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Politics & Government

This Week in Michigan Politics

The Grand Hotel on Mackinac Island.
Lester Graham
/
Michigan Radio
The Mackinac Policy Conference wraps up today.

Each Wednesday I check in with Michigan Radio's Political Analyst, Jack Lessenberry, for a round up of state politics.

This week Jack is on Mackinac Island (he's promising not to eat any fudge) for the annual Mackinac Policy Conference.

The 3-day conference is billed as a time for state business and political leaders to talk about and shape the state's future.

Lessenberry said they are talking this year about the comeback Michigan has been on. He says Governor Synder talked about how Michigan has the right to be proud of that fact.

"In some years people at the conference have been almost in the fetal position talking about some of the problems we've had," said Lessenberry. "This is an acknowledgment that people want to be more upbeat about the future."Lessenberry said very few people from Lansing are at the conference, because they are back working on the budget.

The legislature has a self imposed deadline of June 1st. He said "things seem to be moving along on the budget very well compared to some past years, other than last year when they wrapped up just about this time, but there are still some sticking points - the main one being higher education."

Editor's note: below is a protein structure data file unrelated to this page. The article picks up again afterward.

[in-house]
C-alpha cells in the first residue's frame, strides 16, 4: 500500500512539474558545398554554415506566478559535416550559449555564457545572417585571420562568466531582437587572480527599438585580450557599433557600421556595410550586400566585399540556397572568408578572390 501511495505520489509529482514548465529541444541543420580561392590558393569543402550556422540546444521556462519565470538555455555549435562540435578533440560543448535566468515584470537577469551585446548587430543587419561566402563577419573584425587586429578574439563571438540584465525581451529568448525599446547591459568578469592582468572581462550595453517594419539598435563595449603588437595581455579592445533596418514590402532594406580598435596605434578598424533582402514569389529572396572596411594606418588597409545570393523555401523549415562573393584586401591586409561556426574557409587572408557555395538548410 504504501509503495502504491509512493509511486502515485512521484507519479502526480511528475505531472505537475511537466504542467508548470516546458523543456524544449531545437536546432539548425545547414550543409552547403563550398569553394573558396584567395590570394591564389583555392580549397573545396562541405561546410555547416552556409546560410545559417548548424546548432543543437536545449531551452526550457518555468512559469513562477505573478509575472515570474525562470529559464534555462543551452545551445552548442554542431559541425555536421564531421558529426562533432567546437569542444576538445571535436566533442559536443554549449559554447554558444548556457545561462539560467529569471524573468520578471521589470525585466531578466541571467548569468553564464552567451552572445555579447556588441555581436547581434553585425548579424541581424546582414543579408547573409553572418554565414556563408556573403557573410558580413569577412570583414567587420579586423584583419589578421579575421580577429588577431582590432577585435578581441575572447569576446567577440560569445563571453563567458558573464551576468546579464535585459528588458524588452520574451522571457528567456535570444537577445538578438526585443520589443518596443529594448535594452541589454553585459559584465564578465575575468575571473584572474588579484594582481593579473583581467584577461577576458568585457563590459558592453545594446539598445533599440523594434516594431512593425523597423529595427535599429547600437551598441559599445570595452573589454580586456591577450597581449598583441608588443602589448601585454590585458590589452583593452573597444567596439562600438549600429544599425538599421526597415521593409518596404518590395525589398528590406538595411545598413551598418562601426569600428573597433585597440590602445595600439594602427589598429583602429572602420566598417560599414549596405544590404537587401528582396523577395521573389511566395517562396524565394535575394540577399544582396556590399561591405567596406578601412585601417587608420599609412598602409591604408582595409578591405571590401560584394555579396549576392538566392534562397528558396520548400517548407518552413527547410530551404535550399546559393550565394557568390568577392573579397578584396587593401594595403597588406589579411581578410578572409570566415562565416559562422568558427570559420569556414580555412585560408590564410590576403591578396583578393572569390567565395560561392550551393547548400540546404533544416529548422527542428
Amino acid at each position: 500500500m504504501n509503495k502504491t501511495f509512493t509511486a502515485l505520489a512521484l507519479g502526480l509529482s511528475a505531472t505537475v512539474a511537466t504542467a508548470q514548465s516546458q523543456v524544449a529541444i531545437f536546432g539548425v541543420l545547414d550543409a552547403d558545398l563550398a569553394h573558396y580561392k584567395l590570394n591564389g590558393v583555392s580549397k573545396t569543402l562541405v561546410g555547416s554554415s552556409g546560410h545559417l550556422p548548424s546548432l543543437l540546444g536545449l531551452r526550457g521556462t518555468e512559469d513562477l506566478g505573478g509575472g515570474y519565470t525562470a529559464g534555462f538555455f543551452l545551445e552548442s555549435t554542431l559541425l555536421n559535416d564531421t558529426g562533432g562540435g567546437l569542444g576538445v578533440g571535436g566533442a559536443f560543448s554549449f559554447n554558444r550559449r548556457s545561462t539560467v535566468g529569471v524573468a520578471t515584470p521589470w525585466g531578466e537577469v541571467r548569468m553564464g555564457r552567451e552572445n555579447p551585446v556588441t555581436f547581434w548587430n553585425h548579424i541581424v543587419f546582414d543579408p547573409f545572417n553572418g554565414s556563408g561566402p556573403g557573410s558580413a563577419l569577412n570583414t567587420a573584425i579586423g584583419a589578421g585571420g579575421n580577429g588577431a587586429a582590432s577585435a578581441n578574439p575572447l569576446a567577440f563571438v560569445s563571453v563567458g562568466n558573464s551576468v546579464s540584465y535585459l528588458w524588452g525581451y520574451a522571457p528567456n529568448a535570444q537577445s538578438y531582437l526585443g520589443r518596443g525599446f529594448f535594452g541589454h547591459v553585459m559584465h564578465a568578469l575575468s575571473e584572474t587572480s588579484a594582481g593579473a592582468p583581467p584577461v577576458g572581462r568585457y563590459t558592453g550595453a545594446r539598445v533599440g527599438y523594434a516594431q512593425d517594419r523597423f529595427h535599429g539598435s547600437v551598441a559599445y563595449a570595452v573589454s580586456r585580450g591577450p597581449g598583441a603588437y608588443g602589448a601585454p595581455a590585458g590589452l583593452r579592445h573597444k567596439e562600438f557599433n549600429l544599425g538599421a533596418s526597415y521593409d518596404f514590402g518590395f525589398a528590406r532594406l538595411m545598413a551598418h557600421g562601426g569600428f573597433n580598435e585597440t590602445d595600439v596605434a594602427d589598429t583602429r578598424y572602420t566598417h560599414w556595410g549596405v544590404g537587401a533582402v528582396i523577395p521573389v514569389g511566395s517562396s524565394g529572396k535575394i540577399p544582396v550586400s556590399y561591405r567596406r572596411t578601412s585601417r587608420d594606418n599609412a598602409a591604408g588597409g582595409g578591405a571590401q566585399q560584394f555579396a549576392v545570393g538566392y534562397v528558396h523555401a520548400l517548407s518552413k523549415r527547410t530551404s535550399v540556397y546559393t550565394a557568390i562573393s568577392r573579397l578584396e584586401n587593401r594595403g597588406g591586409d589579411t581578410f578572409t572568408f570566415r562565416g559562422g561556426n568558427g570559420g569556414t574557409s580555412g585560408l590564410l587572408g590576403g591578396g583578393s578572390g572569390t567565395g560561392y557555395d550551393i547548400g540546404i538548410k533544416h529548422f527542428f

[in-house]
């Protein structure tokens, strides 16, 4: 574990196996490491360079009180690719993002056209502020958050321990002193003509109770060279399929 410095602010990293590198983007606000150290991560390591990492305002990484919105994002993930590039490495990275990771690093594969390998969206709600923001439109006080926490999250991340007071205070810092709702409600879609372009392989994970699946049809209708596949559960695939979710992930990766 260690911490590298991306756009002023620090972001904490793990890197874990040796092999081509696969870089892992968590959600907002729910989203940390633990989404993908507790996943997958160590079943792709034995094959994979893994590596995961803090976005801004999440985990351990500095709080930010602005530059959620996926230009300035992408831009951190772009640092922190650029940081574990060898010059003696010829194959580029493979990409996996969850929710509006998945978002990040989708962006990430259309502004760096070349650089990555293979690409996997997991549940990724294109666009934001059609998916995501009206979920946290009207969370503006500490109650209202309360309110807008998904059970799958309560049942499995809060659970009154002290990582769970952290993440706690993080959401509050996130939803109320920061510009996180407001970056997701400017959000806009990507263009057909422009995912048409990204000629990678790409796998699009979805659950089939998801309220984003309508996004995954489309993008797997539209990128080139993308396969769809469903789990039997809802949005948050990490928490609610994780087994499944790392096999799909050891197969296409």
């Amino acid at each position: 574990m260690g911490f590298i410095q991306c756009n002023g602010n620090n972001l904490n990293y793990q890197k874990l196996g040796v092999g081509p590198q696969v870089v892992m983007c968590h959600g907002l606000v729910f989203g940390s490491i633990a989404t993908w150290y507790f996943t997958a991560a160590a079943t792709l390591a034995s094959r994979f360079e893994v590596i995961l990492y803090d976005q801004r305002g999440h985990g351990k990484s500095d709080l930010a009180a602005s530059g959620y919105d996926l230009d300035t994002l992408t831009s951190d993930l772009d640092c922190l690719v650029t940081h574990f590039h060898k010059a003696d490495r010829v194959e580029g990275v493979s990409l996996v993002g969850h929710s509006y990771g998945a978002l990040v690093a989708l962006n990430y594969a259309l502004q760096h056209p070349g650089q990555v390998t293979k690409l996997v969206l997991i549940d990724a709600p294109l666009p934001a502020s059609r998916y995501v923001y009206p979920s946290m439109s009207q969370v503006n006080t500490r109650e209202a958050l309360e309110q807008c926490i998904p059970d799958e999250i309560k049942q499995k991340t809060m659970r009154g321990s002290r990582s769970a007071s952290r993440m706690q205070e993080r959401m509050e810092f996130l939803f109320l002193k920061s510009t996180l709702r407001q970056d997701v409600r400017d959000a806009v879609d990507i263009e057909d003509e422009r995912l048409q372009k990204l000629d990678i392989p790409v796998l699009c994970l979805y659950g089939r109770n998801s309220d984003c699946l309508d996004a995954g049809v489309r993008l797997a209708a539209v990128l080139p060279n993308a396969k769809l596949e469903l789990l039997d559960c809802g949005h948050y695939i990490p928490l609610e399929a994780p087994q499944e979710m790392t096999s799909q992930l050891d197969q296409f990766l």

In other big news this week it appears Thaddeus McCotter - longtime Southeast Michigan Republican Congressman - is facing election-fraud allegations.  This is rocking the Michigan-political establishment.

"Nobody's every seen anything like this including me," said Lessenberry. The Secretary of State's office says many of the petitions submitted by the McCotter campaign appear to be photocopies. "He has a lot of egg on his face, and now he has to try to get on the ballot as a write in campaign."

Lessenberry said Democrats are kicking themselves for not recruiting a major candidate in McCotter's district. A write-in campaign will have challenges. Lessenberry said it's hard to get people to go to the polls for a write-in campaign, but it might be easier in the primary election.